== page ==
Pictured Above: Pastor Wilner Maxi (sitting) poses with friends at the Haitian Gala.
BOCA RATON— Florida is home to nearly half a million Haitians, and for the past 50 years Haitian Baptist churches have been ministering to the large Haitian diaspora.
To celebrate 50 years of ministry partnership between Haitian churches and the Florida Baptist Convention and to honor some of the Haitian legacy pastors, 300 Haitian pastors, their wives, and church leaders gathered recently in Boca Raton for a gala night.
Twenty pastors were honored during the celebration for their work in planting the first Haitian churches in Florida. These churches ministered to the Haitians fleeing their homeland for political and economic reasons. As they settled in Florida, many of them answered God’s call to ministry.
“I was deeply honored and blessed to watch these men of God receiving honors from generations that they have raised and served so well for so long,” said John Voltaire, Florida Baptists’ Haitian church catalyst.
Among the men who were honored were:
- Luc Dominique, who planted French Speaking Church in 1975 in response to the massive migration of Haitians in the ‘70s.
- Franck Francois, who started a house church with a group of Haitians from Freeport and Nassau in the Bahamas. The house church later became Bethel Evangelical Baptist Church of Miami.
Jacques Dumornay, who started a worship service in 1976 with a small group in Pompano Beach that eventually became First Haitian Baptist Church of Pompano Beach–a church that was considered a haven for refugees, a canteen for the hungry, a school for the illiterate, and a blessing to God’s servants.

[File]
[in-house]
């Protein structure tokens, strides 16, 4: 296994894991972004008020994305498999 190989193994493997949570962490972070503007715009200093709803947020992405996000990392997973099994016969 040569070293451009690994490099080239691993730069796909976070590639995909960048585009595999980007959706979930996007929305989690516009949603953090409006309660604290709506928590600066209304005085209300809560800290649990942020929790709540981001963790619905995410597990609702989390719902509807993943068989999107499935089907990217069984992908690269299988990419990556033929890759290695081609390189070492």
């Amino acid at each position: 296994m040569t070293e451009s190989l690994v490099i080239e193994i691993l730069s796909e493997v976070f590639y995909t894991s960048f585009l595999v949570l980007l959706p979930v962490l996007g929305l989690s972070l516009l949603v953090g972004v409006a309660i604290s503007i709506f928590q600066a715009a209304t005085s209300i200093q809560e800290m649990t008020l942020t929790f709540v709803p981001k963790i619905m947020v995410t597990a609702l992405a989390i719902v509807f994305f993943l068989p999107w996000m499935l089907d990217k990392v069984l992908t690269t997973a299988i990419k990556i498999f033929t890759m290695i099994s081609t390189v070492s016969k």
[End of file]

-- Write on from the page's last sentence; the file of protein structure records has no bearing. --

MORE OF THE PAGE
- Wilner Maxy, who became a Christian after arriving in Florida. Maxy migrated in early 1970, and by 1973 he had given his life to Christ and joined Haitian Emmanuel Baptist Church, which he then pastored from 1983 to 2020. Under his leadership, the church grew from 300 to 1,200 adults and more than 400 children. Throughout his ministry, Maxy has worked incessantly to bring positive change to the church and the community by serving on Florida Baptists’ State Board of Missions and on the board of Baptist Health.
- Renaud Balzora, who in addition to pastoring, championed the theological education of other Haitian men and served as a catalyst for Haitian church planting. Balzora served as coordinator of the Southern Baptist Crusade of the Americas, taught as a part-time professor at New Orleans Baptist Theological Seminary, and helped plant 130 Haitian churches in Florida during his time as a Florida Baptist Haitian catalytic missionary in the mid ‘80s.
Among these men who were honored, the group also celebrated Christine Jean-Baptiste, who helped plant Haitian churches from 1972 to 1978. She was instrumental in organizing language camps for Hispanic and Haitian women at Lake Yale Baptist Conference Center, served as a camp nurse at youth camps, and was a Florida Baptist language representative in 1996.
“Every single one of these individuals served their community honorably with zeal and compassion,” said Voltaire. “They have fought the good fight; they kept the faith, and they deserve to be honored.”
There are approximately 350 Haitian churches in the FBC today.